Tuesday, October 16, 2007

On Baptism

Having just been baptized, I have been studying baptism as presented in the Bible. The root Greek word is "bapto", and the derived words are "baptizo", "baptisma", "baptismos", "baptistes".

"Bapto" means to wash fully, to immerse (as in water), or overwhelm. It can also imply "throughout" or "thoroughly". There are several baptisms described in the Bible.

John the Baptist preached baptism for the repentance of sins. This is apparently different than baptism in the name of Jesus (the Father, the Son, and the Holy Spirit) (see Acts 19:2-5, where people baptized by John needed to be baptized in the name of Jesus to receive the Holy Spirit). It appears to have been transitory, for Old Testament saints at the time of Jesus (the apostles, etc. up to and including Jesus).

There is a mention of "baptism for the dead" (1 Corinthians 15:29). This appears to refer to a pagan ceremony (it seems Paul is saying "they do it", rather than "we do it").

Jesus also refers to a cup and a baptism of suffering that He must endure. This is obviously a reference to the crucifixion.

There is also reference to being baptized into the body of Christ through the Holy Spirit. This is a reference to the moment of salvation. When we are sealed with the Holy Spirit.

So who should be baptized? and why? What does our soteriology say? Is baptism necessary for salvation?

Any soteriology must account for the thief on the cross (next to Jesus). This thief was certainly a criminal, and he may have started off mocking Jesus (Matthew 27:44 KJV uses "thieves", although my Greek skillz are non-existant...). But in the end, Jesus told him "To day shalt thou be with me in paradise". No works, no ceremonies, no Purgatory.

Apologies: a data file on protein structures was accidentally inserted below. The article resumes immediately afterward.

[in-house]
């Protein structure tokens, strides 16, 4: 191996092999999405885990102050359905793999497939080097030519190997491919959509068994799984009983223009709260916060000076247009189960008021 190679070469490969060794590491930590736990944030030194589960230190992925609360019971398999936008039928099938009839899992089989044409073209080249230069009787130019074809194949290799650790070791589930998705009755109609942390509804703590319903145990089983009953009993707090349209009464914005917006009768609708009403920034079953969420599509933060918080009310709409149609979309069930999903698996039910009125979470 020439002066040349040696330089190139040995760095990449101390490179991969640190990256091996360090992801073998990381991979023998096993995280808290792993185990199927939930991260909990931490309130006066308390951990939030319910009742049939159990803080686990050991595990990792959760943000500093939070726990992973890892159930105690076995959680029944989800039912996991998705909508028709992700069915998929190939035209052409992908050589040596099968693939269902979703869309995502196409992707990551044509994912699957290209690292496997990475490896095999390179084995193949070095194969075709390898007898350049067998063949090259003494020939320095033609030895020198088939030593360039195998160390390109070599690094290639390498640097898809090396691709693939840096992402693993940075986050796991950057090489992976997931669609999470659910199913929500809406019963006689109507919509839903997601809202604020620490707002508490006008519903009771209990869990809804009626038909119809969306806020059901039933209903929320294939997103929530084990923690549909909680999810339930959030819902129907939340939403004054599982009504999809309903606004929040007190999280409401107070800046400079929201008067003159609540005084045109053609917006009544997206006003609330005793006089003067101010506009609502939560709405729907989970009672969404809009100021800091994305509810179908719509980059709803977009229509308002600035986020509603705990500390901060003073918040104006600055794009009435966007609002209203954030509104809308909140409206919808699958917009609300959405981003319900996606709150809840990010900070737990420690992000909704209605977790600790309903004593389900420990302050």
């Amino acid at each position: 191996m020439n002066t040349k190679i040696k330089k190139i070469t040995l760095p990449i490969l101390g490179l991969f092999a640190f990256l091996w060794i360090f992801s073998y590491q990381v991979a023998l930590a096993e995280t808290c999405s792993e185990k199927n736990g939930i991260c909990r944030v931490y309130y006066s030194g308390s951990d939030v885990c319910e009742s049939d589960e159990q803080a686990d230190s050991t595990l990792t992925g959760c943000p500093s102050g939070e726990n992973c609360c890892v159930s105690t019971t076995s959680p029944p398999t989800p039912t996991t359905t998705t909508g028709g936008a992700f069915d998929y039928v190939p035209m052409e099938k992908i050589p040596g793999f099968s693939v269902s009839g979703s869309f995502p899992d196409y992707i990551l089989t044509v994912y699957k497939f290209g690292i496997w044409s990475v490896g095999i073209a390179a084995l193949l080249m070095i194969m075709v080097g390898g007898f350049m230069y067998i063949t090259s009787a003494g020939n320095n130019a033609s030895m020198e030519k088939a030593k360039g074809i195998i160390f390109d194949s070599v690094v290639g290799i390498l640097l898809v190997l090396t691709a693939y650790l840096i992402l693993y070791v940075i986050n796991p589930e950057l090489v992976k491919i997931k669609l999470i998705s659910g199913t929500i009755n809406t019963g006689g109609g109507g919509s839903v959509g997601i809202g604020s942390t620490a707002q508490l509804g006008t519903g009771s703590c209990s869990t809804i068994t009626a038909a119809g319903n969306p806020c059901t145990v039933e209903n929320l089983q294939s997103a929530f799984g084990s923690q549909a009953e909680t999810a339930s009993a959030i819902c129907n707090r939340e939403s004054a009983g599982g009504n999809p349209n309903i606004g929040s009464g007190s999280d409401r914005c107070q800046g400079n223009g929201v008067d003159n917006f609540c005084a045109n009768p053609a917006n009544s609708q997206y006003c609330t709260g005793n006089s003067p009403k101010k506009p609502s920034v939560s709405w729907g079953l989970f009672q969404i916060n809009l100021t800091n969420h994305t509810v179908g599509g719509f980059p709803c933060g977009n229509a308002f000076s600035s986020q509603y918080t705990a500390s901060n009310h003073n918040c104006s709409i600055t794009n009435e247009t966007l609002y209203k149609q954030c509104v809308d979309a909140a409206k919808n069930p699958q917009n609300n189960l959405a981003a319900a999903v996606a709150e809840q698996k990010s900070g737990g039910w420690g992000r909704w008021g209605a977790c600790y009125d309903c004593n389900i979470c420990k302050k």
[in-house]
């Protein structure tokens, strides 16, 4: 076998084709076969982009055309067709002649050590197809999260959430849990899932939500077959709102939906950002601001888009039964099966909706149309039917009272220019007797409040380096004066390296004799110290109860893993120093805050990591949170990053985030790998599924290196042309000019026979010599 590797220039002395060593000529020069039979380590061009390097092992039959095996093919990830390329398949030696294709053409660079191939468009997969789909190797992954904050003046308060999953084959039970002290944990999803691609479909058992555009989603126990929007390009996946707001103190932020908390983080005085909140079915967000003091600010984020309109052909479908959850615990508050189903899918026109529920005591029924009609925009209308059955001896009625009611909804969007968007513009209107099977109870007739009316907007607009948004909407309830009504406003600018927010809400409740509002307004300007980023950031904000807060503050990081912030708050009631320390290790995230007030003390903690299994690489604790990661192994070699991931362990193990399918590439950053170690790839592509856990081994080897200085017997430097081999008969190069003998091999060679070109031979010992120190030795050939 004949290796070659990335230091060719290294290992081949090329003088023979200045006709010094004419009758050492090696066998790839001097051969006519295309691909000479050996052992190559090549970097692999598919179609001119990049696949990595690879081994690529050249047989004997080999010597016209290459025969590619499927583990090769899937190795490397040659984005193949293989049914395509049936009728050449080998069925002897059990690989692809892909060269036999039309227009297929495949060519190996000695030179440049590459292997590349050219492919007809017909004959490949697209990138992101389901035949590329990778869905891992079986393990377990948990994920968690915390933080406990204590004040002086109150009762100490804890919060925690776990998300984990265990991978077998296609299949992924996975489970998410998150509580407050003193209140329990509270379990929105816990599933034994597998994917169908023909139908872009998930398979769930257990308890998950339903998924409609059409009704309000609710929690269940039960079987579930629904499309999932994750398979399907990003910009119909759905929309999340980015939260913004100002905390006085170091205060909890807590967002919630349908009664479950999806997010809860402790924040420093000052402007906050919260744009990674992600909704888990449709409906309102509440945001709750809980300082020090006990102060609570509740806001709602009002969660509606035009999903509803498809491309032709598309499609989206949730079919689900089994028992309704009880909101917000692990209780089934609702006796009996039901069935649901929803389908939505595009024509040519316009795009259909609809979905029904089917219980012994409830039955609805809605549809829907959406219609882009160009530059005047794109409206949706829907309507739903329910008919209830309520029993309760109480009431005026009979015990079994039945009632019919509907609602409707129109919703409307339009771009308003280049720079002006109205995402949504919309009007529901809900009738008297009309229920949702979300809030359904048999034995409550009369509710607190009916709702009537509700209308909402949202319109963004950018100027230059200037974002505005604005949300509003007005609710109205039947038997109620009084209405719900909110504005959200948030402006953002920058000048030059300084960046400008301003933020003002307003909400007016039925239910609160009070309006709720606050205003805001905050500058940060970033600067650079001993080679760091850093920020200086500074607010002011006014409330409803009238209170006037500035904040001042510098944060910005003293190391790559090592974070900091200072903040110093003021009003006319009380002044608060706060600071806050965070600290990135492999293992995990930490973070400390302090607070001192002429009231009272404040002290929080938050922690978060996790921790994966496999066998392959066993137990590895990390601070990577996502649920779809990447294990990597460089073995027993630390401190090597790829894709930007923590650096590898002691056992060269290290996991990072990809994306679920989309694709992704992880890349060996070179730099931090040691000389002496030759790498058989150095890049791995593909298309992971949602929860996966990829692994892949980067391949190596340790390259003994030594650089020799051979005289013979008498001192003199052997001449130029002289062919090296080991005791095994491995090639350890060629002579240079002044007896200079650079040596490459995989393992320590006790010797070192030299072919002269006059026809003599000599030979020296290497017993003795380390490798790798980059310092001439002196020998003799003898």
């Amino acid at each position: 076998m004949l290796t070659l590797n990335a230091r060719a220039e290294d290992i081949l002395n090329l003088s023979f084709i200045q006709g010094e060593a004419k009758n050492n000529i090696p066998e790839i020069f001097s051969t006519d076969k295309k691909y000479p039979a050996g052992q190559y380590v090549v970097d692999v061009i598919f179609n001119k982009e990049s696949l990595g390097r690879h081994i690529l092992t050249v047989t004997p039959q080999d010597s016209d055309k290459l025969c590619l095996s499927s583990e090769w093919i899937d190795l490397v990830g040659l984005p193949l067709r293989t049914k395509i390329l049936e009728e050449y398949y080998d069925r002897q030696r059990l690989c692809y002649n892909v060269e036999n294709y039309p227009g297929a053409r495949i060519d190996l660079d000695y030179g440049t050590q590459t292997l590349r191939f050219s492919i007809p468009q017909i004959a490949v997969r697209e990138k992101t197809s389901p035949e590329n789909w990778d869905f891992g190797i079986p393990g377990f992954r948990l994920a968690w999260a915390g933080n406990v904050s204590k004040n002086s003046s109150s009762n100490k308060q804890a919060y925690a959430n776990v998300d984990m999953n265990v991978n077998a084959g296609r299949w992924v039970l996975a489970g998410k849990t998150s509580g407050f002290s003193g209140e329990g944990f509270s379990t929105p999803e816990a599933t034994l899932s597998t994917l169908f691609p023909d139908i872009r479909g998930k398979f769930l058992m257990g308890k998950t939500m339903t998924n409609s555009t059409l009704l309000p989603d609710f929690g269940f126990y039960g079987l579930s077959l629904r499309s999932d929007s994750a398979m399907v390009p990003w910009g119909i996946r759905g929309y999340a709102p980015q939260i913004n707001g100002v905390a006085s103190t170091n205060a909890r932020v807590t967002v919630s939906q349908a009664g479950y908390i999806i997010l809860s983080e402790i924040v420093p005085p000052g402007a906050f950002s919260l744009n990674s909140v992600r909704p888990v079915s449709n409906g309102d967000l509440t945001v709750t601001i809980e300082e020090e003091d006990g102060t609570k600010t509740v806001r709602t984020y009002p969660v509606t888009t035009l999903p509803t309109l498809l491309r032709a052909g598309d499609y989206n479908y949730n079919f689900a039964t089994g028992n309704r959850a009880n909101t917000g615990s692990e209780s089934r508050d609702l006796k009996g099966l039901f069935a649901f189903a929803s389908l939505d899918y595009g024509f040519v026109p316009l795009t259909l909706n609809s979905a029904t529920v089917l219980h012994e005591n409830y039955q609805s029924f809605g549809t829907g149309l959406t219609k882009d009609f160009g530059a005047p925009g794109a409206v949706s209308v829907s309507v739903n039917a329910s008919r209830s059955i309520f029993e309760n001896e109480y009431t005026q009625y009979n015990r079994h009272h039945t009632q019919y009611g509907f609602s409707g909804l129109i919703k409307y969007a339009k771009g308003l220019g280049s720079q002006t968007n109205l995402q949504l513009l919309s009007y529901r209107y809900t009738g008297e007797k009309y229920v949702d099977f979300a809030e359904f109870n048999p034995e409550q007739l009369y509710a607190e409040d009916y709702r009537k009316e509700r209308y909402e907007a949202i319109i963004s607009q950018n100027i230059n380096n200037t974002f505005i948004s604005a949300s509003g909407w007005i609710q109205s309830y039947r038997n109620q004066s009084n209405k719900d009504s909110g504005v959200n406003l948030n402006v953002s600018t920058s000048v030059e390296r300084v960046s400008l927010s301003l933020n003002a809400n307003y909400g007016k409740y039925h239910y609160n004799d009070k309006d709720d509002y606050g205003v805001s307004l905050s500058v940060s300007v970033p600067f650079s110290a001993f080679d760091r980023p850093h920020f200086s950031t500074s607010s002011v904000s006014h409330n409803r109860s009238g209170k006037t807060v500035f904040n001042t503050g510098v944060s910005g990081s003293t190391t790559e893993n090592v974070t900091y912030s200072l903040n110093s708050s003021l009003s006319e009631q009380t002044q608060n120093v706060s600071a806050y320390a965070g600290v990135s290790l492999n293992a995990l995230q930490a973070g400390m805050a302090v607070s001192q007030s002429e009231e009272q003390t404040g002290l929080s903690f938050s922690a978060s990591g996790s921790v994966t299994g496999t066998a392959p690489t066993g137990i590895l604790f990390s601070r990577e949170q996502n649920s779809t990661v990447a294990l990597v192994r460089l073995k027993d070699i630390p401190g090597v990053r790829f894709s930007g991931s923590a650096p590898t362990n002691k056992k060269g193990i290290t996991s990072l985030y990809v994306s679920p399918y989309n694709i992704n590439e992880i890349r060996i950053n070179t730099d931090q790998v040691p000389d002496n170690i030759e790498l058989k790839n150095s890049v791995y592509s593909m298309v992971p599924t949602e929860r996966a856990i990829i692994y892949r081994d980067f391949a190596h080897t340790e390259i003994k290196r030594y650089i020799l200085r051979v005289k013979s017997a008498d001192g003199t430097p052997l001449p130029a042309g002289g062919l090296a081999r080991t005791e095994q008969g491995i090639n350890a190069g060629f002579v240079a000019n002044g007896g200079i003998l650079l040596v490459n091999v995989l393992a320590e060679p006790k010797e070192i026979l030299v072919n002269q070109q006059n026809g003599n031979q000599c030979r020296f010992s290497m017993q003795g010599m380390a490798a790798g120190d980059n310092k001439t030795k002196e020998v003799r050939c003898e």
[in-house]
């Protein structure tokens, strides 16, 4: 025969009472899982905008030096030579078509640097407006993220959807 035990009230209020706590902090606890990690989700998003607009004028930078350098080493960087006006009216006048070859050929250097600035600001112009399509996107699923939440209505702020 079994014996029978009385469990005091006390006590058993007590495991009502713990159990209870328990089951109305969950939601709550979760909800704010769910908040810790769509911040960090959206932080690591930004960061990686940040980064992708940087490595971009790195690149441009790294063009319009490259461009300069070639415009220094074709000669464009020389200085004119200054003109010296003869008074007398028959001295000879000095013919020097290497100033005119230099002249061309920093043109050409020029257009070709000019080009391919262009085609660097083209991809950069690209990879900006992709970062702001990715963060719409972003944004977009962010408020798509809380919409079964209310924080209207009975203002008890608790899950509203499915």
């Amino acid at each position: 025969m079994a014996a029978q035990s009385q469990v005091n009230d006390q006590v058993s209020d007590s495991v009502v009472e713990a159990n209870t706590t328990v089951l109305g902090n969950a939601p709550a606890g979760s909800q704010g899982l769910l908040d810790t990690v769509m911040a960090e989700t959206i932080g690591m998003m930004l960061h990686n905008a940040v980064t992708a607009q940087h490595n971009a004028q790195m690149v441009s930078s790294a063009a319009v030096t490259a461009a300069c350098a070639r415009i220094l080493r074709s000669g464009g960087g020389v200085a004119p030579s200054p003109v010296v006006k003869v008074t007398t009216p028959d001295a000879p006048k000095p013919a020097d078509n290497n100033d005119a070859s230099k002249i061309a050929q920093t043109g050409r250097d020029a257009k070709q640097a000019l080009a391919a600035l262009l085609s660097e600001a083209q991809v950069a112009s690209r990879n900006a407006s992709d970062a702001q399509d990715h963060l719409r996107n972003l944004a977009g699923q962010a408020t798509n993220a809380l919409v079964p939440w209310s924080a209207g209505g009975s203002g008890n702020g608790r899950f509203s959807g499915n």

Baptism also does not guarantee salvation. Judas was almost certainly baptized, and he is almost certainly in Hell (Jesus said it would of been better had he not been born, Acts 1:25 says he went to "his own place"). Simon the Sorcerer was baptized, but received some serious rebuking (Acts 8:18-24). And today there are plenty of stories of baptized people becoming atheists.

The pattern in the Bible is (relatively) clear. Repent, believe, and be baptized.

I was baptized as an infant. (My local church is very loving and understanding, they would accept that baptism - if my conscience required it. But they teach that baptism should follow belief. And encourage anyone baptized as an infant to study the issue.)

But a baby cannot repent and believe. It took me some thirty years to reach that point. And so I was recently baptized.

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